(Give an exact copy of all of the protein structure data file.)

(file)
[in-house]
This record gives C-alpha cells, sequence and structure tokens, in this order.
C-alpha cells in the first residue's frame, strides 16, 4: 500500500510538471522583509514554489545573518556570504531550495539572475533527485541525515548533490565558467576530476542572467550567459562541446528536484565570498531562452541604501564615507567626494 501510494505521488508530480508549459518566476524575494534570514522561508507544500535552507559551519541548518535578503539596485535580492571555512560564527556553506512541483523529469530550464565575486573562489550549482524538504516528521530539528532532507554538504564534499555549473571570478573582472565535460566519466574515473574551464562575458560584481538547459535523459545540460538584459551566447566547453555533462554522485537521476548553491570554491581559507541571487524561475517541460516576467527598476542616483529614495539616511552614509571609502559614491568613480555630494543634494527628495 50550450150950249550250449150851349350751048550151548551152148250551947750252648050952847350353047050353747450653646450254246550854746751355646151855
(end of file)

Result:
[in-house]
This record gives C-alpha cells, sequence and structure tokens, in this order.
C-alpha cells in the first residue's frame, strides 16, 4: 500500500510538471522583509514554489545573518556570504531550495539572475533527485541525515548533490565558467576530476542572467550567459562541446528536484565570498531562452541604501564615507567626494 501510494505521488508530480508549459518566476524575494534570514522561508507544500535552507559551519541548518535578503539596485535580492571555512560564527556553506512541483523529469530550464565575486573562489550549482524538504516528521530539528532532507554538504564534499555549473571570478573582472565535460566519466574515473574551464562575458560584481538547459535523459545540460538584459551566447566547453555533462554522485537521476548553491570554491581559507541571487524561475517541460516576467527598476542616483529614495539616511552614509571609502559614491568613480555630494543634494527628495 50550450150950249550250449150851349350751048550151548551152148250551947750252648050952847350353047050353747450653646450254246550854746751355646151855